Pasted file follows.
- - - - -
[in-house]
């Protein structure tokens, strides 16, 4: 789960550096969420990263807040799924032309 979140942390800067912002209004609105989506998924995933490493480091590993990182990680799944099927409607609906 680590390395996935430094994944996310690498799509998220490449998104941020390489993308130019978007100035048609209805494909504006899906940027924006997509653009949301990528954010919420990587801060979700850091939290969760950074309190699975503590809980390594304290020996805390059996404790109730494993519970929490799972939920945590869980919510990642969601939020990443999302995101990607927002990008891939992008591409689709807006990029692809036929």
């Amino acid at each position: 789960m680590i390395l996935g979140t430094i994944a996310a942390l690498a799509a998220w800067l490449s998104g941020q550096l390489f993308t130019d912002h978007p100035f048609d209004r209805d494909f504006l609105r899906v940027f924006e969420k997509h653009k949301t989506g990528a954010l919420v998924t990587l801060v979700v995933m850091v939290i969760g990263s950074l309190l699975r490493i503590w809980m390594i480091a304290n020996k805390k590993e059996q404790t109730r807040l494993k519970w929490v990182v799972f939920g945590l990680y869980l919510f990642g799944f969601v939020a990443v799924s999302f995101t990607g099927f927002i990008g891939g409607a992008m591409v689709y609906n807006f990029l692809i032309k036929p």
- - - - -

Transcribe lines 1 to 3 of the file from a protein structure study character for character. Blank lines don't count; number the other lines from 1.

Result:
[in-house]
């Protein structure tokens, strides 16, 4: 789960550096969420990263807040799924032309 979140942390800067912002209004609105989506998924995933490493480091590993990182990680799944099927409607609906 680590390395996935430094994944996310690498799509998220490449998104941020390489993308130019978007100035048609209805494909504006899906940027924006997509653009949301990528954010919420990587801060979700850091939290969760950074309190699975503590809980390594304290020996805390059996404790109730494993519970929490799972939920945590869980919510990642969601939020990443999302995101990607927002990008891939992008591409689709807006990029692809036929």
């Amino acid at each position: 789960m680590i390395l996935g979140t430094i994944a996310a942390l690498a799509a998220w800067l490449s998104g941020q550096l390489f993308t130019d912002h978007p100035f048609d209004r209805d494909f504006l609105r899906v940027f924006e969420k997509h653009k949301t989506g990528a954010l919420v998924t990587l801060v979700v995933m850091v939290i969760g990263s950074l309190l699975r490493i503590w809980m390594i480091a304290n020996k805390k590993e059996q404790t109730r807040l494993k519970w929490v990182v799972f939920g945590l990680y869980l919510f990642g799944f969601v939020a990443v799924s999302f995101t990607g099927f927002i990008g891939g409607a992008m591409v689709y609906n807006f990029l692809i032309k036929p």